CES Commemorates the 1956 Hungarian Revolution
With the help of a grant from the Hungarian Initiatives Foundation, the Center for European Studies is hosting a series of events to commemorate the 60th anniversary of the 1956 Hungarian Revolution in late October-early November. The events will focus on how the failed revolution was reflected in sport, politics, and international relations in Hungary and the United States.
The series will begin with a lecture by Dr. Toby Rider from Cal-Fullerton on October 25 titled “Part High Adventure and Part Dangerous Long Shot”: The Melbourne Defection and U.S. Cold War Strategy.” Based on a chapter from his recently published book Cold War Games: Propaganda, the Olympics and U.S. Foreign Policy, he will talk about the US government’s involvement in helping Hungarian athletes to defect to the US, with the help of individuals and Sports Illustrated. (3 pm, Keene-Flint 005)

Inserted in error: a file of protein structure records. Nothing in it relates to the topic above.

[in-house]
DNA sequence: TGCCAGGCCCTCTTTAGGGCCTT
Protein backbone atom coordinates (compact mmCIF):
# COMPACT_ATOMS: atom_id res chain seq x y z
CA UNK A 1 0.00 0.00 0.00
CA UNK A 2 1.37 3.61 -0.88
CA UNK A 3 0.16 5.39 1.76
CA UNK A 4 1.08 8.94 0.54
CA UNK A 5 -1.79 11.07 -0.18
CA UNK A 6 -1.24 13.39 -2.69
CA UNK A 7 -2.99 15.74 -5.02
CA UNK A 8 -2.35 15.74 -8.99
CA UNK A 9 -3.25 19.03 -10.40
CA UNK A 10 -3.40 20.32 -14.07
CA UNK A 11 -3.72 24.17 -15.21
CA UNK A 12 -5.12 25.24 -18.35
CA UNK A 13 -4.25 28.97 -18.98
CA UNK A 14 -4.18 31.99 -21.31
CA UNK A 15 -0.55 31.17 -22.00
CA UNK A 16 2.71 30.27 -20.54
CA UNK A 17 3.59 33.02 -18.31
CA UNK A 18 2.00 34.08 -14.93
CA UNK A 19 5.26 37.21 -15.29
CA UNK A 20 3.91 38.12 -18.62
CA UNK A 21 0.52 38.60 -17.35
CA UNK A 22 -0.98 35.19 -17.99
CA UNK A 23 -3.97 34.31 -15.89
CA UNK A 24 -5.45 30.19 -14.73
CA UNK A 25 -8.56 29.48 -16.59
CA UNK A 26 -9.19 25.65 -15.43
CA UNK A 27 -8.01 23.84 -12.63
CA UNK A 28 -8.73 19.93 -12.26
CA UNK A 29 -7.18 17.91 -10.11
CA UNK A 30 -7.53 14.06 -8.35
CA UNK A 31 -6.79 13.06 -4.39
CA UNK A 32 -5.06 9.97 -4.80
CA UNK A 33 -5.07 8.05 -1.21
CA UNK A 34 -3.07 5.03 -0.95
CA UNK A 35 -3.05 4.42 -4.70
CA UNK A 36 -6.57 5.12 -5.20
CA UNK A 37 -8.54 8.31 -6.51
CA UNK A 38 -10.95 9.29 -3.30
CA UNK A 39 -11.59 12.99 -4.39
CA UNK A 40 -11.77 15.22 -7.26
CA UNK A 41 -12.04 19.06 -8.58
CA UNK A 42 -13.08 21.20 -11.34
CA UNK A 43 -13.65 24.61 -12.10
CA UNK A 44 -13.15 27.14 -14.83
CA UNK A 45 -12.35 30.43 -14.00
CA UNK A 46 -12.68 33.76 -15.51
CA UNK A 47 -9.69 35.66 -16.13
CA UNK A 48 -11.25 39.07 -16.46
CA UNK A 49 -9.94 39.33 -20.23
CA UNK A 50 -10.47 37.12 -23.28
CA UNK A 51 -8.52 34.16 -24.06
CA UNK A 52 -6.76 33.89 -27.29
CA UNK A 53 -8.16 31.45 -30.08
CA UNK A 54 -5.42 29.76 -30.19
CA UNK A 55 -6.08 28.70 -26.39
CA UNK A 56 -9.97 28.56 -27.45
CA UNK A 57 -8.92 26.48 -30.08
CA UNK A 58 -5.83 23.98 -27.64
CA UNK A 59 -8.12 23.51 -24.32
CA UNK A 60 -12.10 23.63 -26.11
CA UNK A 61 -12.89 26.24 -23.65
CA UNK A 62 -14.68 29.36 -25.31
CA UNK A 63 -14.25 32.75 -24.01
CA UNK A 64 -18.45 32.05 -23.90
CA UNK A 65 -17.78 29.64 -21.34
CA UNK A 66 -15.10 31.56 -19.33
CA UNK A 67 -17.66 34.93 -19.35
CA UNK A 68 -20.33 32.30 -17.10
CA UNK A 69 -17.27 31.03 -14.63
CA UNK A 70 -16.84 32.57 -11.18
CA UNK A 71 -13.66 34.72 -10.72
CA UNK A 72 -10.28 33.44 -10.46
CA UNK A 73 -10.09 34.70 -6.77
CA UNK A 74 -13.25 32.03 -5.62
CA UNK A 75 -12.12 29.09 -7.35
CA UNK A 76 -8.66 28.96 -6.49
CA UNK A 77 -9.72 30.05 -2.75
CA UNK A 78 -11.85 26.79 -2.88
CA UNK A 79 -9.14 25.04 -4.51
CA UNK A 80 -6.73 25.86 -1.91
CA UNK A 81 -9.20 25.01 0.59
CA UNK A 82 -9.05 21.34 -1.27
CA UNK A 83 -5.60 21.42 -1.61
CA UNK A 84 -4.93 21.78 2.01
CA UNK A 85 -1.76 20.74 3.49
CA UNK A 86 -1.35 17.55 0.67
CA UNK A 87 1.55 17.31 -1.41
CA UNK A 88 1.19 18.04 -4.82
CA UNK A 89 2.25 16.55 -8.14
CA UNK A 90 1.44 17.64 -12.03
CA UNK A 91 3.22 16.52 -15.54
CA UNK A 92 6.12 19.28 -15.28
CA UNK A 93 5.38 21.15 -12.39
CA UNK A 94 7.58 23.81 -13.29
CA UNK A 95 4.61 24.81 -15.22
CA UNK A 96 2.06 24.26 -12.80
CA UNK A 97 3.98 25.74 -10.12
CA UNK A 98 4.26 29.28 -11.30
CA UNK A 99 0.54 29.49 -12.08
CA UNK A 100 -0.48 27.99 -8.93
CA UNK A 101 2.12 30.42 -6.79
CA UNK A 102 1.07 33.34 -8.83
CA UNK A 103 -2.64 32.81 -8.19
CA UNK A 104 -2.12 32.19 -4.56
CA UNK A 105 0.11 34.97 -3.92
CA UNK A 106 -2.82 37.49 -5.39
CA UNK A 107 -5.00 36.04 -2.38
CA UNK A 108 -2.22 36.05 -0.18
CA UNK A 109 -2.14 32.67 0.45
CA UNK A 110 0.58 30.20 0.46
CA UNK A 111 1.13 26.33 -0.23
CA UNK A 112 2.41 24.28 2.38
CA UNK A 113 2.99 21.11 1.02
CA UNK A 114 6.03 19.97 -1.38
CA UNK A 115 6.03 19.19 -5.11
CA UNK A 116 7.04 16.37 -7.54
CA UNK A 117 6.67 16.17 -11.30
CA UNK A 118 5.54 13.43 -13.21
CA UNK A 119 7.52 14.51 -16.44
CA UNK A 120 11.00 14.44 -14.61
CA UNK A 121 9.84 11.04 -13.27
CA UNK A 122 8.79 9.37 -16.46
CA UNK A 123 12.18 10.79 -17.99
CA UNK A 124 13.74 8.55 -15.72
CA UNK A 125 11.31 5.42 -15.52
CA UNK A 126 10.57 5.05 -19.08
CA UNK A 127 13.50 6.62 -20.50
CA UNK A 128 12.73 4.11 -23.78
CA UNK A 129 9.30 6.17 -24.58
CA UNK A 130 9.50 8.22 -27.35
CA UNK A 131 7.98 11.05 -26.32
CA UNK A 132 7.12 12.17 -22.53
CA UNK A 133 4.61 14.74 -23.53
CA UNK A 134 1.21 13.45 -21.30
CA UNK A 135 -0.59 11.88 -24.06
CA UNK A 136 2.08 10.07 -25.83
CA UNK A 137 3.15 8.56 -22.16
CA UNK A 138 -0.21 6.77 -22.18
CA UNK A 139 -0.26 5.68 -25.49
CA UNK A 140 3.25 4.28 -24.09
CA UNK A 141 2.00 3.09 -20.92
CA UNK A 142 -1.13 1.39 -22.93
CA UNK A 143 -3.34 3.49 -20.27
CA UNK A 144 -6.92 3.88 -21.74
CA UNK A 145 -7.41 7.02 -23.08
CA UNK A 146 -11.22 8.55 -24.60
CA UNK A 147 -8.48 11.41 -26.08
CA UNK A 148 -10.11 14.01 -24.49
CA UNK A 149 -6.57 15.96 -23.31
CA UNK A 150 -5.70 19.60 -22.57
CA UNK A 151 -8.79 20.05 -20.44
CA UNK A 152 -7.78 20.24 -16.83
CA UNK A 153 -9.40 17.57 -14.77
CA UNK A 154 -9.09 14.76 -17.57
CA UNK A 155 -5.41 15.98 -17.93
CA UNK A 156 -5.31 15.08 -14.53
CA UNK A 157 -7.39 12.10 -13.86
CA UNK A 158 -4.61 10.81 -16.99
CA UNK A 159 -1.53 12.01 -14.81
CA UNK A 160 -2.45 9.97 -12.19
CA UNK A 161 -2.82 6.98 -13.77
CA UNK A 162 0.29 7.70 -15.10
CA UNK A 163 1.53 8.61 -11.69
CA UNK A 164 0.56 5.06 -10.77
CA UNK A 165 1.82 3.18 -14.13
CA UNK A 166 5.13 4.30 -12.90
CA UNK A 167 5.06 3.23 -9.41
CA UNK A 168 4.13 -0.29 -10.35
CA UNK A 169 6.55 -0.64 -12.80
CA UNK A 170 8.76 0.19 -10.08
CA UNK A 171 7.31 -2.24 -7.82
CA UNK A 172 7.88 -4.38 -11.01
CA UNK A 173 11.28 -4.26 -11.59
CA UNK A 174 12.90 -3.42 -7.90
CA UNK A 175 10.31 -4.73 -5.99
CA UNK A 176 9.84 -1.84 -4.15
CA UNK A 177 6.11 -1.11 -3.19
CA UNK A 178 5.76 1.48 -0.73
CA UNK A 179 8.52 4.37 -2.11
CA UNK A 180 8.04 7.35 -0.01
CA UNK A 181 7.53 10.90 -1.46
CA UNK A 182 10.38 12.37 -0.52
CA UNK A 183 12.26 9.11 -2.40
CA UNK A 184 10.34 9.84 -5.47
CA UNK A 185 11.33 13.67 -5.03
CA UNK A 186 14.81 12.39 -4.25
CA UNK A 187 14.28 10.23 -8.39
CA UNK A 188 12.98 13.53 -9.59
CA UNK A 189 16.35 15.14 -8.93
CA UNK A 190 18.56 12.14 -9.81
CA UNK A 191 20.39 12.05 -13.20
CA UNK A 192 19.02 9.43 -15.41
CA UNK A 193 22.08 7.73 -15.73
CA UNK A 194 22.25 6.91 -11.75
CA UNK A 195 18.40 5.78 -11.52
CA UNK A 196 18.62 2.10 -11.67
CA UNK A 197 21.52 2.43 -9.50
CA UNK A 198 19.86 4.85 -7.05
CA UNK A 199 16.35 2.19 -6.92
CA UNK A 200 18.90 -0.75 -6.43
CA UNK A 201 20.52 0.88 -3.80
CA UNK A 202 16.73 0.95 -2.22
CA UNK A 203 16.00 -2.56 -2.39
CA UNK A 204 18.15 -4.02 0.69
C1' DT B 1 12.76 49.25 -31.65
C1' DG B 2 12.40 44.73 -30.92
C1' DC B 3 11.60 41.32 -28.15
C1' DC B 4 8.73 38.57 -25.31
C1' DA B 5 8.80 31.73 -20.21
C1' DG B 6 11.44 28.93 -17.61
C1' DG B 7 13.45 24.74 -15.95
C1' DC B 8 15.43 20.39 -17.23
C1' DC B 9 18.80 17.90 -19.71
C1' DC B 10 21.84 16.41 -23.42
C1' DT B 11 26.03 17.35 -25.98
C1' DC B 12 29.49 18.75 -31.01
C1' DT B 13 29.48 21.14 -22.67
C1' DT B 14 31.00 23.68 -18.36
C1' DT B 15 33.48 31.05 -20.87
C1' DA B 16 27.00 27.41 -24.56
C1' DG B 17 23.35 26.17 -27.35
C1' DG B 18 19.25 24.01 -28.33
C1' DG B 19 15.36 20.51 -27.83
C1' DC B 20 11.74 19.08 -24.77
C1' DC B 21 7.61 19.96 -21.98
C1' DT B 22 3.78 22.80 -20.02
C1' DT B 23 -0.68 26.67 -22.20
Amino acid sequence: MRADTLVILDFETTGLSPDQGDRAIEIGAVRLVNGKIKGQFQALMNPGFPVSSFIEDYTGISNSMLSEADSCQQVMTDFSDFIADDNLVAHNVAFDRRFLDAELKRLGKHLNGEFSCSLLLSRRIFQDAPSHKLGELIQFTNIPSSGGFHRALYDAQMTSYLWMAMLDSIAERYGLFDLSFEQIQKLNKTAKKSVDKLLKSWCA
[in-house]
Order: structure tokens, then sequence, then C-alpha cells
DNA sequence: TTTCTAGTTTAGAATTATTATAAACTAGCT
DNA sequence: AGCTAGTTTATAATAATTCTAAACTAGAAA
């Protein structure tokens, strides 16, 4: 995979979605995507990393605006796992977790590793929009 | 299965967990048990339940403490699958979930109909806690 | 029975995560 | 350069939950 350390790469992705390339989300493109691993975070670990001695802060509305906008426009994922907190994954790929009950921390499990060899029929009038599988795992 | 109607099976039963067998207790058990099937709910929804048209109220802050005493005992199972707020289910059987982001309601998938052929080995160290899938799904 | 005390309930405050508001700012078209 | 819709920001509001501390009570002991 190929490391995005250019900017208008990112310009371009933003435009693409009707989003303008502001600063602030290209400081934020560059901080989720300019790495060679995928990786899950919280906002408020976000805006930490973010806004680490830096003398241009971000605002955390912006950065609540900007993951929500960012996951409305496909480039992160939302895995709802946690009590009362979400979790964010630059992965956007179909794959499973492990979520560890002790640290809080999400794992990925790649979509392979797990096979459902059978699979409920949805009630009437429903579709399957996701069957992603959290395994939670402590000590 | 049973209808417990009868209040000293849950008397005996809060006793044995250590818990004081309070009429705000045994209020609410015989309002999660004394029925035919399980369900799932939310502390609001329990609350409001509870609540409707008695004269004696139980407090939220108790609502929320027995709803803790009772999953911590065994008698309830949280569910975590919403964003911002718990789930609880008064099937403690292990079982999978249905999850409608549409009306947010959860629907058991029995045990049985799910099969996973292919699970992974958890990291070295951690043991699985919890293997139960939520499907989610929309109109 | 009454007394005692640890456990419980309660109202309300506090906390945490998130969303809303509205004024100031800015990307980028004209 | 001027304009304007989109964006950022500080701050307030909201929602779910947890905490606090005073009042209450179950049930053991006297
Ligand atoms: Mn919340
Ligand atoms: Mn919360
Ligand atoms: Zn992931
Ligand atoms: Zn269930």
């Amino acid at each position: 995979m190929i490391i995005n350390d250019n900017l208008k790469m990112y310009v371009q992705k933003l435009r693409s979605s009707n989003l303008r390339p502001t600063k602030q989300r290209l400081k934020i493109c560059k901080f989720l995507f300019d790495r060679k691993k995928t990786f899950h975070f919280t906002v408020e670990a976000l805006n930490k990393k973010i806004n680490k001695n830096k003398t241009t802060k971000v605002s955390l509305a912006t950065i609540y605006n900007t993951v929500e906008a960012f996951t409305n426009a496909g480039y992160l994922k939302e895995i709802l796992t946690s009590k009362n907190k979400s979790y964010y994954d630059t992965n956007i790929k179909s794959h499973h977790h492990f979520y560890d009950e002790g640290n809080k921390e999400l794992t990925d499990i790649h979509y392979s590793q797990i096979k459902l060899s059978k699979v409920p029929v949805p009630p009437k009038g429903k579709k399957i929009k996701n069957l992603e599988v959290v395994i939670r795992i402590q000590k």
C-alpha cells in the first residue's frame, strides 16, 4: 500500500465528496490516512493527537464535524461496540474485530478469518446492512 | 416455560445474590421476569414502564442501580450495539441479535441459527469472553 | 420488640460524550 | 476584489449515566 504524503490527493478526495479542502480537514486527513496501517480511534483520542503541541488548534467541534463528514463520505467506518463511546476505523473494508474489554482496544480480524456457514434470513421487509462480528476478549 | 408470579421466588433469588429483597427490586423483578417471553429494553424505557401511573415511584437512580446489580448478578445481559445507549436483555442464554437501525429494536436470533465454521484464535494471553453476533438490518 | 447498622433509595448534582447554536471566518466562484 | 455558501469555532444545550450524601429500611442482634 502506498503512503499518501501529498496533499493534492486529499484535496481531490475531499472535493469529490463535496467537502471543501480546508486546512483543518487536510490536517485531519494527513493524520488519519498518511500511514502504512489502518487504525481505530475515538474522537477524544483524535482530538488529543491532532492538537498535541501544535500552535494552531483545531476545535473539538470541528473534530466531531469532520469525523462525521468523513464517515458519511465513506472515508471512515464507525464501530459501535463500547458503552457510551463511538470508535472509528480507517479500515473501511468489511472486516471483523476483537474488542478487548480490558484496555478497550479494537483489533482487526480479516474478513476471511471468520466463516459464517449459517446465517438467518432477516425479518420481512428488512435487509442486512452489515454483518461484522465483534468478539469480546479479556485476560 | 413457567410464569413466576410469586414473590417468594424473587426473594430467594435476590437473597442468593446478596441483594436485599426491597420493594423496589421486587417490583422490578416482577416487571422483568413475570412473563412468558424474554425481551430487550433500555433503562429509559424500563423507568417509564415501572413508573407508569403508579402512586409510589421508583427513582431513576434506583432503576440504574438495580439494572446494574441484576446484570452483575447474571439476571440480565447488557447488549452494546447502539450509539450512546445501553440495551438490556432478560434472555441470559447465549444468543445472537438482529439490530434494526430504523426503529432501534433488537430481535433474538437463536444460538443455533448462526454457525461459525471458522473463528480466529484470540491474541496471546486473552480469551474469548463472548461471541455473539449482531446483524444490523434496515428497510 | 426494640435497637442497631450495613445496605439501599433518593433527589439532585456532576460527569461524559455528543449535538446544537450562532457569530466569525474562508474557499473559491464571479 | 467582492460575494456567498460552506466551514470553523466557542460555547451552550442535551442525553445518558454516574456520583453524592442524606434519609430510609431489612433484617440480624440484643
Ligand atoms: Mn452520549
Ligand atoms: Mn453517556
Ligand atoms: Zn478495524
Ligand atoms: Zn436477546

The second event will be a lunchtime seminar with Johanna Mellis, a Ph.D. candidate in the Department of History on October 26th, titled “After 1956: The Impact of the Revolution on Elite Sport Policy and Athletes in Hungary.” She will discuss the broader influence of the 1956 Revolution on Hungarian sport and athletes’ lives until 1989. (11 am, Turlington 3312)
Rounding out the theme of sport and the Revolution, there will be a screening of Freedom’s Fury on November 1. This is a documentary about the political, social and cultural factors leading up to and resulting from the famously bloody water polo match between the Hungarians and Soviets at the Melbourne Olympic Games. (5:30 PM, Reitz Union Auditorium)